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Infrequent false positive [18F]flutemetamol PET signal is resolved by combined histological assessment of neuritic and diffuse plaques

Alzheimer's Research & Therapy201810:60

https://doi.org/10.1186/s13195-018-0387-6

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Abstract

Background

The performance of [18F]flutemetamol amyloid PET against histopathological standards of truth was the subject of our recent article in Alzheimer’s & Dementia: Diagnosis, Assessment & Disease Monitoring (2017;9:25–34).

Main body

This viewpoint article addresses infrequently observed discordance between visual [18F]flutemetamol PET image readings and histopathology based solely on neuritic plaque assessment by CERAD criteria, which is resolved by assessing both neuritic and diffuse plaques and/or brain atrophy.

Conclusion

[18F]flutemetamol PET signal corresponds predominantly to neuritic plaque pathology but is also influenced by the presence of diffuse plaques. This could allow for detection of diffuse amyloid deposits in the early stages of AD dementia, particularly in the striatum where diffuse amyloid is most commonly observed.

Keywords

  • Flutemetamol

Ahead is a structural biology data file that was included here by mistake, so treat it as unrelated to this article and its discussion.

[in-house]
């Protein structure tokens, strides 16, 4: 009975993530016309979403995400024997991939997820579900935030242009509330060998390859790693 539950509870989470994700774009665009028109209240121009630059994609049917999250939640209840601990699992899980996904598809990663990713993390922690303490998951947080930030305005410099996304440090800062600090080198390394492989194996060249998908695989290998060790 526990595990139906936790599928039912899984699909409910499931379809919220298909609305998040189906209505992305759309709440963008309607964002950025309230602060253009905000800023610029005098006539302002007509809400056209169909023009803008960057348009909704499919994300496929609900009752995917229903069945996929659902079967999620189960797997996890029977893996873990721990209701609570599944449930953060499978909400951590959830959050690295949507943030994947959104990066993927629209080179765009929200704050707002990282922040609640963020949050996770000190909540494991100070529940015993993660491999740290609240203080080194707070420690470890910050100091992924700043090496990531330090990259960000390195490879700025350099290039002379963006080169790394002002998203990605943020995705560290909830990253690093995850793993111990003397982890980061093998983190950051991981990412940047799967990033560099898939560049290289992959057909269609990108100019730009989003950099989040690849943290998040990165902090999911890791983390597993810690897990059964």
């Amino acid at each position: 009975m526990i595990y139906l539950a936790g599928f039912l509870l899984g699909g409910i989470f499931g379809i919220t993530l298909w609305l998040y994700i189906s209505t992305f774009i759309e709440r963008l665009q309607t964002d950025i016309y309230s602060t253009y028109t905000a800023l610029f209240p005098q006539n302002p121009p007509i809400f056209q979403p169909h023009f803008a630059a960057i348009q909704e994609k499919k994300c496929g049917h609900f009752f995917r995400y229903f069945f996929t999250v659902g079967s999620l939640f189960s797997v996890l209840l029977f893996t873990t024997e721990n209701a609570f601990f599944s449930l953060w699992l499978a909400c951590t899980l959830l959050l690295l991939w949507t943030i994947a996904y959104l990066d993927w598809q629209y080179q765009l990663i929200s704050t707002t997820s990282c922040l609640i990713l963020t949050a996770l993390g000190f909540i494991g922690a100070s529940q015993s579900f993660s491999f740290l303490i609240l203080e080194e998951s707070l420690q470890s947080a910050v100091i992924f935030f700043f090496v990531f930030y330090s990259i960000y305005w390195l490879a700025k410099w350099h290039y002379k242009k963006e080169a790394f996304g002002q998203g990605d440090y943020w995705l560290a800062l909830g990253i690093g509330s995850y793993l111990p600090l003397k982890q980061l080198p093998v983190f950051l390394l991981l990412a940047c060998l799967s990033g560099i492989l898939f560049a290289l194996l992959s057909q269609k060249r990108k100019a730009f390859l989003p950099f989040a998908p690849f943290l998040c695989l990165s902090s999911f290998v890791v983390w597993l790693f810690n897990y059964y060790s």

• Amyloid
  • PET
  • Diffuse plaques
  • Neuritic plaques
  • Alzheimer’s disease

Background

The advent of amyloid PET imaging has revolutionised clinical approaches to the differential diagnosis of dementia by enabling in vivo detection of fibrillar amyloid-β (Aβ) brain deposits [1]. Our recently published study [2] explored the performance of [18F]flutemetamol (GE Healthcare) [3, 4] amyloid PET image visual interpretation. Three standard of truth (SoT) measures were used to assess [18F]flutemetamol performance based on post-mortem neuropathology assessment. Both “Original” [5, 6] and “Modified” CERAD (Consortium to Establish a Registry for Alzheimer’s Disease) [7] SoT were based on assessing Bielschowsky silver stained neuritic plaques in, respectively, four and eight key regions. The CERAD criteria address only neuritic amyloid plaques, which have neuropathological diagnostic value in part due to the presence of dystrophic neurites and glial activation [8]. However, diffuse plaques may also contribute to the pathogenesis of Alzheimer’s disease (AD), as they are predominant in pathological ageing and in early disease stages [9], particularly in the striatum [10]. Hence, a third SoT assessment used anti-Aβ antibody (4G8) immunohistochemistry, enabling detection of both diffuse and neuritic Aβ plaques and their classification by Thal amyloid phasing [8, 11].